1979 October 20

Women Against Pornography March on Times Square


A feminist anti-pornography movement arose in the 1970s as a result of the explosion of widely available pornography in the U.S., following a series of Supreme Court decisions that struck down old censorship law. On this day, activists conducted a march in Times Square in New York City. Before the area was redeveloped several years later, Times Square was the center of adult movie theaters and book stores. The march drew between 5,000 and 7,000 demonstrators.

The feminist anti-pornography movement sparked a conflict with civil libertarian feminists over the First Amendment and the rights of women. See the Women Against Pornography conference on November 17, 1978. The most tangible product of the Women Against Pornography movement was an Indianapolis, Indiana, ordinance, which would have allowed women to sue producers and distributors of pornography for damages. The Seventh Circuit Court of Appeals declared the law a violation of the First Amendment in American Booksellers Association v. Hudnut, on August 27, 1985; the Supreme Court declined to hear an appeal.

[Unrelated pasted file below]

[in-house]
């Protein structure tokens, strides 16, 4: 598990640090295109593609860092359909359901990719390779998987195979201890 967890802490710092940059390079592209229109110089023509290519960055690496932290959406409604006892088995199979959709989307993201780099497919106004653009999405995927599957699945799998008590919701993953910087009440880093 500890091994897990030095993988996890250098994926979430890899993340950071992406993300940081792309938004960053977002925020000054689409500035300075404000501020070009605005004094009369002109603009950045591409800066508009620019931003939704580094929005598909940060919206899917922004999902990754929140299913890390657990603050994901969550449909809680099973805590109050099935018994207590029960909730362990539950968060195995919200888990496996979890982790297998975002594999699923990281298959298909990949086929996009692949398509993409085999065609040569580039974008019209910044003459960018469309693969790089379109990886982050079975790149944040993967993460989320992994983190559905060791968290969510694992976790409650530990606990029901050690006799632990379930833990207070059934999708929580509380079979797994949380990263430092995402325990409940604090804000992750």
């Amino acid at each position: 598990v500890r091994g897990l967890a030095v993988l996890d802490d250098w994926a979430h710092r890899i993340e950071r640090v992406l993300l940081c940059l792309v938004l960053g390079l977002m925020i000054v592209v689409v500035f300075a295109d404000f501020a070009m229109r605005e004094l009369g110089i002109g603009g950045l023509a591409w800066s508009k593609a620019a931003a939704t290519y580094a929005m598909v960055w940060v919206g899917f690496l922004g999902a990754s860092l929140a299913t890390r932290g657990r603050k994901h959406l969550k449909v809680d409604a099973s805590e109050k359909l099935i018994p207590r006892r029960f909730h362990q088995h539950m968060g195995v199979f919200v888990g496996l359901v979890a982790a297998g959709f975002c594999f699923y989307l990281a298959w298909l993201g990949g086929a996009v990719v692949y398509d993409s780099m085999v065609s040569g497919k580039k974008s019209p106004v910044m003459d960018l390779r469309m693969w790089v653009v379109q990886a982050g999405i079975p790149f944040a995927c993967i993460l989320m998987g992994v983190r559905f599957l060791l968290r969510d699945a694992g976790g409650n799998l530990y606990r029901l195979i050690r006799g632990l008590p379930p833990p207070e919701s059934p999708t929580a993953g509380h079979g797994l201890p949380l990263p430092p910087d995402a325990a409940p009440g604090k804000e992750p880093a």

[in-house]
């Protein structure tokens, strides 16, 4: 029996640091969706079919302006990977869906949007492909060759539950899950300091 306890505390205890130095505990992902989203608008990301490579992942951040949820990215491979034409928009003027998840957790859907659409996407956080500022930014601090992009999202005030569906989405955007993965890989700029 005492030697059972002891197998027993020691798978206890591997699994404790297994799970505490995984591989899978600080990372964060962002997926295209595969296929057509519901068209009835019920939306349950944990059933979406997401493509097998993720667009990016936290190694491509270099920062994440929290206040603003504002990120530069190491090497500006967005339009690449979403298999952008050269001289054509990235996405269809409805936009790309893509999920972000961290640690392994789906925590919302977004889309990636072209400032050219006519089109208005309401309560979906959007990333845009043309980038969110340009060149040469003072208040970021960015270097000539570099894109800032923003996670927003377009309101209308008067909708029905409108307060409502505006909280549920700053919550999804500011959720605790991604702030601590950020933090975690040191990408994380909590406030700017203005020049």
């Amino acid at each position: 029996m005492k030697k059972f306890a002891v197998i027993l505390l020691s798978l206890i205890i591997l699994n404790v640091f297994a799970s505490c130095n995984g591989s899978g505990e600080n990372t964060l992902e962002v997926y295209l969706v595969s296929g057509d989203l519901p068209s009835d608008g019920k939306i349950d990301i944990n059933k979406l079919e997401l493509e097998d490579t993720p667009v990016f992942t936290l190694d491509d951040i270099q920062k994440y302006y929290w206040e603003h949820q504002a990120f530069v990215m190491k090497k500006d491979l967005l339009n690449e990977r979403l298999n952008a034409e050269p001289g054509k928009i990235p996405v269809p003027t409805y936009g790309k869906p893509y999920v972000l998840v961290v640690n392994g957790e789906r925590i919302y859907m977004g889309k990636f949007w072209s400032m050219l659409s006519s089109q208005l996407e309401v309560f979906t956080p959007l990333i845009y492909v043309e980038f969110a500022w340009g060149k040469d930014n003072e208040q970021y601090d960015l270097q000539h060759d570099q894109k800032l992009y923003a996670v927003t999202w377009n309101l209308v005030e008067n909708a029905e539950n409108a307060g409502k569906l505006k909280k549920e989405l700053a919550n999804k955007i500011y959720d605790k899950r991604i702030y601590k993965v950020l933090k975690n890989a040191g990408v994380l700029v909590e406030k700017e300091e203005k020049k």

Read the civil liberties position on pornography: Nadine Strossen, Defending Pornography: Free Speech, Sex, and the Fight for Women’s Rights (1995)

Read the feminist anti-pornography position: Andrea Dworkin, Pornography: Men Possessing Women (1981)


Learn more about the myths and facts about pornography: Marcia Pally, Sense and Censorship: The Vanity of the Bonfires (1991), http://mediacoalition.org/files/Sense-and-Censorship.pdf

Learn more about the history of sex and civil liberties: Leigh Ann Wheeler, How Sex Became a Civil Liberty (2013)


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